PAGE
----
Jewish Groups Rally for Israel on National Mall

Demonstrators from across the United States gathered on Tuesday on the National Mall in Washington in a vast show of solidarity with Israel as it wages war in the Gaza Strip in response to the Oct. 7 attack by Hamas.

The rally, called the March for Israel, was intended by organizers to respond to critics of Israel, where about 1,200 people were killed in the attack, and meant as a loud signal to U.S. politicians not to waver in support for Israel as calls grew for a cease-fire. In speeches by lawmakers invited to address the rally, there were no signs of such wavering.

“We ache with you, we stand with you and we will not rest until you get all the assistance you need,” said Chuck Schumer, Democrat of New York and, as Senate majority leader, the highest-ranking Jewish elected official in the country.

Following Mr. Schumer in a bipartisan lineup of speakers was Mike Johnson, Republican of Louisiana and the new speaker of the House. “The calls for a cease-fire are outrageous,” he said, setting off a “No cease-fire” chant from the crowd. “Israel will cease their counteroffensive when Hamas ceases to be a threat to the Jewish state.”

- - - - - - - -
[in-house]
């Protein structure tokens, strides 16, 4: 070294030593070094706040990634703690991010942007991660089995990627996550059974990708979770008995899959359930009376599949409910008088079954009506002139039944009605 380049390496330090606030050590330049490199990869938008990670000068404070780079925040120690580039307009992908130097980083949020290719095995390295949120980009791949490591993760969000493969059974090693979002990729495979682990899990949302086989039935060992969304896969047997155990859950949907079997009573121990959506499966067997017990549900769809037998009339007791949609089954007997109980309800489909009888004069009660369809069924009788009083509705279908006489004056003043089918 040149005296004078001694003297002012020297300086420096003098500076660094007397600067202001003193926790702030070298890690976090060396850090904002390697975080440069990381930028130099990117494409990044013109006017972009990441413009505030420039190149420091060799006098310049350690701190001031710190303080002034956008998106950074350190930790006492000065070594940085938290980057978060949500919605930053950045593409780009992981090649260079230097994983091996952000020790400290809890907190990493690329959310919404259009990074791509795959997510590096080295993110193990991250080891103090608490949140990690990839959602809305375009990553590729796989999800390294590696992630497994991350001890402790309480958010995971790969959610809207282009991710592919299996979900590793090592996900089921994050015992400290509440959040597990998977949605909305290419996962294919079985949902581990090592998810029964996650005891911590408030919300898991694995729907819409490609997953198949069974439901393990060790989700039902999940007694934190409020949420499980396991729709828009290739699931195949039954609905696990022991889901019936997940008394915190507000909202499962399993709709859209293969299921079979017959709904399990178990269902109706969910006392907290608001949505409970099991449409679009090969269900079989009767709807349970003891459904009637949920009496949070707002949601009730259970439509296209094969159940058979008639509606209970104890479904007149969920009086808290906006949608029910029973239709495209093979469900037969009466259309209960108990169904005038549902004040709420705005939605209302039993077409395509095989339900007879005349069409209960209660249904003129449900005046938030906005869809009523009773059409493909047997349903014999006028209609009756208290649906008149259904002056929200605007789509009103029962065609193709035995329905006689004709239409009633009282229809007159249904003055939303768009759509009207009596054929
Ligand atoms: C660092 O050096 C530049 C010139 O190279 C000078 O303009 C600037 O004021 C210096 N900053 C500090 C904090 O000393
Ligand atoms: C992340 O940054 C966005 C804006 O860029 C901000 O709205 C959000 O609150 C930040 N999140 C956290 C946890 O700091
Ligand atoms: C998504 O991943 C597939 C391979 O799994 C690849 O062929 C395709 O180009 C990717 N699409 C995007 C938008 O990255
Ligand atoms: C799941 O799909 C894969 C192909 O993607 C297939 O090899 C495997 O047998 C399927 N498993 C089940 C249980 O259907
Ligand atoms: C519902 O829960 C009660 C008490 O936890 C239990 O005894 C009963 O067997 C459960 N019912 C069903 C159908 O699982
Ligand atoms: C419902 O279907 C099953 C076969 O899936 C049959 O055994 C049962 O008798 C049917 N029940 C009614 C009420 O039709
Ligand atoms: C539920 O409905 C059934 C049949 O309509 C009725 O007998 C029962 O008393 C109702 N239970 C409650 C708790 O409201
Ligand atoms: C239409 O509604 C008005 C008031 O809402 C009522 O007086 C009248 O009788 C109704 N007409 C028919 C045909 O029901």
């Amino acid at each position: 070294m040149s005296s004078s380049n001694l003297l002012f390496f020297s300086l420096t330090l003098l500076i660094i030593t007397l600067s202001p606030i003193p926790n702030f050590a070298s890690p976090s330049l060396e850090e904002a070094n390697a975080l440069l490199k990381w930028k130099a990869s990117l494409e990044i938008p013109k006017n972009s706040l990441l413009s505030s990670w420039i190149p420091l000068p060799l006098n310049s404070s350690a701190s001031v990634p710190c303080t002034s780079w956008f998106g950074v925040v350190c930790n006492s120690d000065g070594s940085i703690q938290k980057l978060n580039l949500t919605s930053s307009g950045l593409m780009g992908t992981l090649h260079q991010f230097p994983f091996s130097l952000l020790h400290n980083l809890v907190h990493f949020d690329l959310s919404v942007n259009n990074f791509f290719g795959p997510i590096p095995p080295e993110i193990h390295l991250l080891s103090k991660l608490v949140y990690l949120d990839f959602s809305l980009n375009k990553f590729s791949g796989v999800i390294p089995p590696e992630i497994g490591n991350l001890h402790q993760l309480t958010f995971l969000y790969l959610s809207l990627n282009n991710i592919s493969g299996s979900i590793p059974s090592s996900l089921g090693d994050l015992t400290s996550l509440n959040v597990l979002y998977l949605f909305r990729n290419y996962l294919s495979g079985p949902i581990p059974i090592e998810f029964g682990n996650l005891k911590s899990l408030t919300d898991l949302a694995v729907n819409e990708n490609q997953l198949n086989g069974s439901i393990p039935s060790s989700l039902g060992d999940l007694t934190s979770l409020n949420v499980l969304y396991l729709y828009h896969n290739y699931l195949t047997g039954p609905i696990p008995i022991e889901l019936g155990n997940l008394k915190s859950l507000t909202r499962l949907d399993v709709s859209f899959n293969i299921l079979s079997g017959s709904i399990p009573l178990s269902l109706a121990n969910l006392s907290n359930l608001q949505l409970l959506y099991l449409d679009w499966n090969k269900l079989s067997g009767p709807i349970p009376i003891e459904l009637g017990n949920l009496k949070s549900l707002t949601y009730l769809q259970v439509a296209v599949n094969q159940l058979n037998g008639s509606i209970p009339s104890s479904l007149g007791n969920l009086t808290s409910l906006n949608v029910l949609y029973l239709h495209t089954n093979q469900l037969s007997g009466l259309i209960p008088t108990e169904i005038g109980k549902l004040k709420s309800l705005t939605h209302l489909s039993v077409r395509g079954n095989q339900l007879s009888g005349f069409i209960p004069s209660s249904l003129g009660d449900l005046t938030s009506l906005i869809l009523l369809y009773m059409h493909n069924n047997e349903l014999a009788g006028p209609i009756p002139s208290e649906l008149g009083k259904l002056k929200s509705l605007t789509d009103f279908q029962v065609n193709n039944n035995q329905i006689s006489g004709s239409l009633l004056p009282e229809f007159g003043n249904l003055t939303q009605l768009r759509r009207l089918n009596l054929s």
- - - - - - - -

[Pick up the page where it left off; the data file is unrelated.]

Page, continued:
The march was arranged in a matter of days by the Jewish Federations of North America and the Conference of Presidents of Major American Jewish Organizations. Schools, synagogues and community centers sent buses of attendees. By the time speeches began, the Mall was crowded with people from Los Angeles, Houston, Miami, Boston, Philadelphia and other places around the country, waving American and Israeli flags and holding signs declaring support.

Over the course of the event, tens of thousands of people had converged on the Mall, the national park that sits between the U.S. Capitol and the Washington Monument. The U.S. Park Police, which has jurisdiction, does not provide official crowd estimates, nor does the city’s Metropolitan Police Department.

Tamara Wilkof, 71, was among the hundreds who had come to Washington on around two dozen buses from Cleveland. “It’s definitely a unity message,” she said, adding that she believed people had been galvanized by the surge in antisemitism since the attack. A fellow marcher mentioned that a Jewish cemetery in the Cleveland suburbs was vandalized with antisemitic graffiti last weekend.

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